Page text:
The National Football League suspended New England Patriots quarterback Tom Brady for four regular-season games without pay "for conduct detrimental to the integrity of the NFL," the league announced Monday afternoon.
It also said that the team—which won the Super Bowl earlier this year—would be fined $1 million and forced to forfeit its first-round pick in the 2016 draft and its fourth-round selection in the 2017 draft.
The Patriots were accused following the AFC championship game in January of intentionally deflating footballs (which many players find easier to throw and catch). In explaining Monday's discipline announcement, the NFL said the team was penalized for "the violation of the playing rules and the failure to cooperate in the subsequent investigation."
Brady's attorney, Don Yee, said his client will appeal the move.
"The discipline is ridiculous and has no legitimate basis," Yee said, in a statement. "The NFL has a well-documented history of making poor disciplinary decisions that often are overturned when truly independent and neutral judges or arbitrators preside, and a former federal judge has found the commissioner has abused his discretion in the past, so this outcome does not surprise me."
The Monday release said that Patriots owner Robert Kraft told NFL Commissioner Roger Goodell last week that two team employees had been indefinitely suspended without pay. The league said neither man could be reinstated without permission.
In a letter to the Patriots, NFL Executive Vice President of Football Operations Troy Vincent wrote that an investigation had found "the footballs used by the Patriots were inflated at a level that did not satisfy the standard set forth in the NFL's Official Playing Rules and that the condition of the footballs was the result of deliberate actions by employees of the Patriots."
Vincent said in his letter that the Patriots' employees' actions were documented in text messages and telephone communications.
"In this case, the footballs were intentionally deflated in an effort to provide a competitive advantage to Tom Brady after having been certified by the game officials as being in compliance with the playing rules," Vincent wrote. "While we cannot be certain when the activity began, the evidence suggests that January 18th was not the first and only occasion when this occurred, particularly in light of the evidence referring to deflation of footballs going back to before the beginning of the 2014 season."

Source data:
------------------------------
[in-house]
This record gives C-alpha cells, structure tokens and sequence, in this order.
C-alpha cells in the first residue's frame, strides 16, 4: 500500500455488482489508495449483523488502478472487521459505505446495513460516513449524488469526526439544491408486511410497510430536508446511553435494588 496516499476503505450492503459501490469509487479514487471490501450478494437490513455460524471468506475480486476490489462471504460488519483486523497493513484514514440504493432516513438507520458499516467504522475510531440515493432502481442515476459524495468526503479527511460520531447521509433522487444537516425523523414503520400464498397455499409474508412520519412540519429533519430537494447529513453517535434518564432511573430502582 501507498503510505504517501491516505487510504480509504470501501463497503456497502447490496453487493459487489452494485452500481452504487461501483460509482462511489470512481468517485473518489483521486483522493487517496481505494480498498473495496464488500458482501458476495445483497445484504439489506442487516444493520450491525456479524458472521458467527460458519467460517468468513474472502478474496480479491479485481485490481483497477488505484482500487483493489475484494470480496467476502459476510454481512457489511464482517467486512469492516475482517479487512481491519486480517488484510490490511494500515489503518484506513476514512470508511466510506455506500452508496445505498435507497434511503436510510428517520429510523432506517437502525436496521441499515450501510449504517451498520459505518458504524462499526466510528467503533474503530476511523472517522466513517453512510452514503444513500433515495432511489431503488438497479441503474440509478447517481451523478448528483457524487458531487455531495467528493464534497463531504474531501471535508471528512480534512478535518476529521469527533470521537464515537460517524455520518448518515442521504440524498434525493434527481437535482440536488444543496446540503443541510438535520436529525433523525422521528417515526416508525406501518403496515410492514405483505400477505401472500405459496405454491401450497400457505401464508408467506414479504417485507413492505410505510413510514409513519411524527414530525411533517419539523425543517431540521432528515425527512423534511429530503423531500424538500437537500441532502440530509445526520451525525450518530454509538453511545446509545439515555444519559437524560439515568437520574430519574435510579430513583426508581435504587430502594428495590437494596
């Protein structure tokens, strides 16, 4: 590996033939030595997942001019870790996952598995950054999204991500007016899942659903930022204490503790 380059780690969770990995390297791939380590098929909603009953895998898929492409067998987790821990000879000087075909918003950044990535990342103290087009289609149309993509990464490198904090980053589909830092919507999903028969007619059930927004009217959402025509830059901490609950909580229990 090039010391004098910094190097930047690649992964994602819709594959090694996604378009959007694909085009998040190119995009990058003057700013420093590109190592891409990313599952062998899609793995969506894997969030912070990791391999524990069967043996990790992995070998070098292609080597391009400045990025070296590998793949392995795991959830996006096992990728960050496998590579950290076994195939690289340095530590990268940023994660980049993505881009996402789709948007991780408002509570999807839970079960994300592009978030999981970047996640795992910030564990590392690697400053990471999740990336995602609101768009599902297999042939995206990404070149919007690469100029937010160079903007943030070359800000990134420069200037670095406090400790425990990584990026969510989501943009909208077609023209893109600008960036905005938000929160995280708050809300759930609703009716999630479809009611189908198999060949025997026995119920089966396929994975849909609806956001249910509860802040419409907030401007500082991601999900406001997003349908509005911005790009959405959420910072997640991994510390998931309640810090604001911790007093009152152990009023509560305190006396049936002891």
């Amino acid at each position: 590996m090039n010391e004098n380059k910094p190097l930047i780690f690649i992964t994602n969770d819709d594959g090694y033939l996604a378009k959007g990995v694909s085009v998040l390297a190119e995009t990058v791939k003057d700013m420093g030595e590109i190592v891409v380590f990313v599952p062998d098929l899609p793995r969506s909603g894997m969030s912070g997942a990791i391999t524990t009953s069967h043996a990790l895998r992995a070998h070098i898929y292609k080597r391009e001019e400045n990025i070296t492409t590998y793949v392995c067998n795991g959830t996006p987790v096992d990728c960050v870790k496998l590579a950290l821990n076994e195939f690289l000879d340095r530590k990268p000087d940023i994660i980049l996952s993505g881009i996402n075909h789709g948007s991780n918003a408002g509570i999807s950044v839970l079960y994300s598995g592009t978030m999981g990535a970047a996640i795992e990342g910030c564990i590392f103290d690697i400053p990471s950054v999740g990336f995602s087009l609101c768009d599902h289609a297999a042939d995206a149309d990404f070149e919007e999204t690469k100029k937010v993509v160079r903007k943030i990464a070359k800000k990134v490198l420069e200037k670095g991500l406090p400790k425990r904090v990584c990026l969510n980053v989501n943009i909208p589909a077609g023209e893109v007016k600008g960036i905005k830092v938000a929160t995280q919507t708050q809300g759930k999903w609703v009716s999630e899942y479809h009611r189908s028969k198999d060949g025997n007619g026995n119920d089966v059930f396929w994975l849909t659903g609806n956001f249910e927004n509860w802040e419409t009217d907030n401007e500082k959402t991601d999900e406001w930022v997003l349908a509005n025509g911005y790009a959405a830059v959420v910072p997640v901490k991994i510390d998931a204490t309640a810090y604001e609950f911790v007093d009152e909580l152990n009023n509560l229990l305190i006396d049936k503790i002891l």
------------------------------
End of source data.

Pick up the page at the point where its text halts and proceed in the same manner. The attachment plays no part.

Vincent said that the investigation into the incident was impeded by Brady's "refusal to cooperate" when he was asked to produce evidence, and the fact that he was not "fully candid" during the process.
In a letter to the quarterback, Vincent wrote that the investigation "established that there is substantial and credible evidence to conclude you were at least generally aware of the actions of the Patriots' employees involved in the deflation of the footballs and that it was unlikely that their actions were done without your knowledge."
Read More Deflategate: What did Tom Brady know?
In a January press conference on the allegations, Brady denied any wrongdoing. "I believe in fair play and I respect the league, and everything they're doing to try to create a very competitive playing field for all the NFL teams." Brady also said that "every team is trying to do the best they can to win every week."
"Your actions as set forth in the report clearly constitute conduct detrimental to the integrity of and public confidence in the game of professional football," Vincent added to Brady.
In 2007 the Patriots were sanctioned by the league for videotaping opposing coaches.
—CNBC's Jessica Golden contributed.